4. News outlets sometimes include a toll-free support number or a website at the end of their story or in a sidebar that readers or viewers may turn to if they need help, particularly if the issue is of a serious nature, including gun violence. Do you think this is a good idea? Why or why not?

5. If you are feeling upset for any reason about hearing or discussing the issue of gun violence, please know that you are not alone. Who could students speak with if they would like to share how they’re feeling about gun violence that’s more private than a class setting?


Extension activity:

The rise of gun violence at school campuses makes it more difficult for students and educators to focus on learning when concerned about safety. Watch this video produced by students of New Tech High School in Coppell, Texas. Instruction provided by SRL Connected Educator Janelle Bence. Please preview before showing to your students.

  • Focus question: What point resonated with you the most in this video? Why?

  • Media literacy question: Whose voices were included in this piece? Whose voices would you like to have heard more from? What factors may limit how many voices a journalist may include in their story? 

Directions: Read the summary, watch the video (be sure to preview) and then answer the discussion questions below. All of this week’s discussion questions have been based around media literacy since it is Media Literacy Week! Your students may find it helpful to follow along using the transcript. For more information, read NewsHour’s What we know about the California mass shooting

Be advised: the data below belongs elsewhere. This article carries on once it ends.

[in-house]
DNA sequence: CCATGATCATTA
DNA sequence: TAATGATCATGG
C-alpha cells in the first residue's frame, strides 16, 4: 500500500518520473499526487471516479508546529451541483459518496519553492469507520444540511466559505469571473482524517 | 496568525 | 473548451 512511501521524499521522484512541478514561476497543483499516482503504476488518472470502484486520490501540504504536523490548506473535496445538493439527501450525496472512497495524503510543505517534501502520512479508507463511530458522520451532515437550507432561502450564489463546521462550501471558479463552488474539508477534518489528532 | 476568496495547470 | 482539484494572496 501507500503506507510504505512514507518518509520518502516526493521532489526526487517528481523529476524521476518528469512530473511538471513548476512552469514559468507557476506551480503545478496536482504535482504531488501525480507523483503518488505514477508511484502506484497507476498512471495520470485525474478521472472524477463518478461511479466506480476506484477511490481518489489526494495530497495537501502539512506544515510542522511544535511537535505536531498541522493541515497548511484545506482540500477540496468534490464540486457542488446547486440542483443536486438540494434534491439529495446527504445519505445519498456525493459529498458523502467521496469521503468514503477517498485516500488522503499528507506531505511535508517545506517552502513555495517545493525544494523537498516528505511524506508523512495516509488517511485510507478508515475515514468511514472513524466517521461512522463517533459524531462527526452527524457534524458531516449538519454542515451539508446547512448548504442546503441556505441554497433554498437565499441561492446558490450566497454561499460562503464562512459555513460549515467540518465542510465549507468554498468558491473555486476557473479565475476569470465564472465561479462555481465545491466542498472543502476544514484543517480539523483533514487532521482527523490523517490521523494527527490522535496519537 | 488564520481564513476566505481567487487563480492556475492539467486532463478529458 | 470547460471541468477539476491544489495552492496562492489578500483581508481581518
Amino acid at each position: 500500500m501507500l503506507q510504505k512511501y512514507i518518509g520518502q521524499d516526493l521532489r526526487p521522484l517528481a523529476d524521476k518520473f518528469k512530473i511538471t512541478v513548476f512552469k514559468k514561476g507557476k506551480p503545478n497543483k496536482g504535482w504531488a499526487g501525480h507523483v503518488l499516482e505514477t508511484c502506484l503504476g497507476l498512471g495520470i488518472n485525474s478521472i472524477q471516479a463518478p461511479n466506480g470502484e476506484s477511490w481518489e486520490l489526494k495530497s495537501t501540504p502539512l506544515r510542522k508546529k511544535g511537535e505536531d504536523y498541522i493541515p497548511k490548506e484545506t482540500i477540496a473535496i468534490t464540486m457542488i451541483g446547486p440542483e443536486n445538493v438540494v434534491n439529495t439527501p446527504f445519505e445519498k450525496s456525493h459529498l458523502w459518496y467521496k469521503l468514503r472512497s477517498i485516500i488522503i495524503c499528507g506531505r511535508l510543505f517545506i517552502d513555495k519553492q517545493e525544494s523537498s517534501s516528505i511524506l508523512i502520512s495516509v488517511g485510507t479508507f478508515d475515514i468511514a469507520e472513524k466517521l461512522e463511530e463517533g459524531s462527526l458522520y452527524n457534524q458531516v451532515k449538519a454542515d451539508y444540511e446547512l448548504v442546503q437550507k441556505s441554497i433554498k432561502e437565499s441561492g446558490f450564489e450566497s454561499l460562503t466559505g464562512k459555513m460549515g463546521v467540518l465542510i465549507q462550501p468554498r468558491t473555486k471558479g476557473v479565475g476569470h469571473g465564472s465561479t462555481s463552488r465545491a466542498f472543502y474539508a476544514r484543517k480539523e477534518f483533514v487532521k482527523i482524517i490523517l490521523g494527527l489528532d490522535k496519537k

Note: If you are a teacher, parent or concerned adult, you may want to use NewsHour’s resource, How to talk with children in the immediate aftermath of a mass shooting, with information from a variety of organizations and for students of all ages. Use the resource that works best for you and keep in mind this idea by PBS’ Lydia Breisith who writes, “Remember that it is ok to admit that you don’t have all of the answers. Mr. Rogers offers the following: ‘If the answer is ‘I don’t know,’ then the simplest reply might be something like, ‘I’m sad about the news, and I’m worried. But I love you, and I’m here to care for you.'”

Summary: On Wednesday night, at least 12 people including a sheriff’s deputy were killed in a mass shooting at Borderline Bar and Grill in Thousand Oaks, Calif. The shooter, 28-year-old Ian David Long, a Marine Corps veteran, is also dead. California’s Democratic lieutenant governor, Gavin Newsom, was elected governor just this week. “This can’t be normalized. This is just remarkable, just another day in America, but, tragically, now, in our state,” Newsom said.

Media literacy discussion questions: